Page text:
There’s no doubt that the future of Nintendo looks rosy or, at least, rosier than it did a couple of years ago.
The Switch has proven a tremendous success, the decision to recreate former console glories in miniature form has also gone down rather well, and there’s an all-new Mario 3D platformer on the way. The future looks very bright indeed.
Before Nintendo looks too far ahead, however, there’s one last piece of business it needs to get out of the way.
The company’s DS line of handhelds has topped the pile for portable gaming for more than a decade, but it’s on its last legs. There are reports Nintendo has stopped production of the new 3DS and surely the same will be true of the new 3DS XL soon.
The end is therefore nigh for the enduring handheld console series and Nintendo is already showing signs of moving onto new ventures – either exploiting the Switch’s portability further or embarking on a new hardware path. But before it shifts its attention for good, it's had one last crack of the whip in the form of the Nintendo 2DS XL.
Nintendo 2DS XL review: Death of 3D
It might seem odd for yet another DS console to make its way to market, especially at such a late stage, but as soon as you play with one you get it. This is the best DS yet. A fine swansong to a glorious generation of mobile gaming.
Some might bemoan that, like the more kid-centric Nintendo 2DS, the 2DS XL dispenses with the autostereoscopic 3D tech of its siblings, but we certainly don’t miss it. Nobody we know with a 3DS or 3DS XL has the 3D switched on anyway and those that do run the risk of ghosting or crosstalk issues while playing.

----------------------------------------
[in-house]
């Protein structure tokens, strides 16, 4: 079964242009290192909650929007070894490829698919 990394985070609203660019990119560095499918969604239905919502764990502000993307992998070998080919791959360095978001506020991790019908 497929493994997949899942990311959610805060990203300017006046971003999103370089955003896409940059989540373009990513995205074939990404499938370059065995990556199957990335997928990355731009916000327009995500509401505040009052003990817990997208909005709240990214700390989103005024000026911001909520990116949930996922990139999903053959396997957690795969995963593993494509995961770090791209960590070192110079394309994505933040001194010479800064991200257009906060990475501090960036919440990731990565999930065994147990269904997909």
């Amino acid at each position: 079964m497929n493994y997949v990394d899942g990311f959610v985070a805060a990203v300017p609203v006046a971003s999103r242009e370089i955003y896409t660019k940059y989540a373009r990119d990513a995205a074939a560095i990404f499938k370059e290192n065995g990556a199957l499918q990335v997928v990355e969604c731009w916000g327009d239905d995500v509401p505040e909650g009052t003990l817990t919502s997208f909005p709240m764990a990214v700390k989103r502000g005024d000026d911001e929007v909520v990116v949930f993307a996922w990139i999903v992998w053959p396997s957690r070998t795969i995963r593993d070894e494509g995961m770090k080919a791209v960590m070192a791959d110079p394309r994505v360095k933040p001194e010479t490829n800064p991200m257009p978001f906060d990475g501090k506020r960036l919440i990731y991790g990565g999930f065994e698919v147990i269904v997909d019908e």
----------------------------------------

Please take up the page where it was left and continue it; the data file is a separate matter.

Ditching it ensures that gaming sessions are uninterrupted even when you unintentionally waggle the console. And we’re yet to play a 3DS game that doesn’t look equally as good, if not better, in 2D. A glasses-free 3D screen was a great gimmick initially, but is totally unnecessary today.
Nintendo 2DS XL review: Smaller, lighter, more fun
The design of the 2DS XL has been tweaked for the better too. While it retains the same screen sizes – 4.88-inches (400 x 240 pixels) on the top, 4.18-inches (320 x 240 pixels) on the bottom – the 2DS XL is smaller and considerably lighter than the previous flagship. The bezels around the screens have been thinned to reduce the overall beefiness, making for a better feel in the hands over long periods.
There’s a nicer feel to the exterior, with the glossy, metallic finish of the recent 3DS models replaced with a plastic matt effect, in either white and orange or black and turquoise. It provides more grip, and the top is slightly ribbed to improve aesthetics further.
Don't be fooled into thinking this is more for children though. It feels a little flimsier than the last models, so might not survive too many drops or tantrums. The unibody 2DS is still a better option in that sense.
The cartridge slot is on the bottom left corner, as on the latest 3DS XL, but it's now secured by a flap to stop the game popping out when in a bag. Better still, the microSD card slot is under the same flap, so you can swap it out easily.
Having to unscrew the rear of the 3DS XL just to change over a microSD card was a real pain – something we rediscovered when transferring our system from one device to another.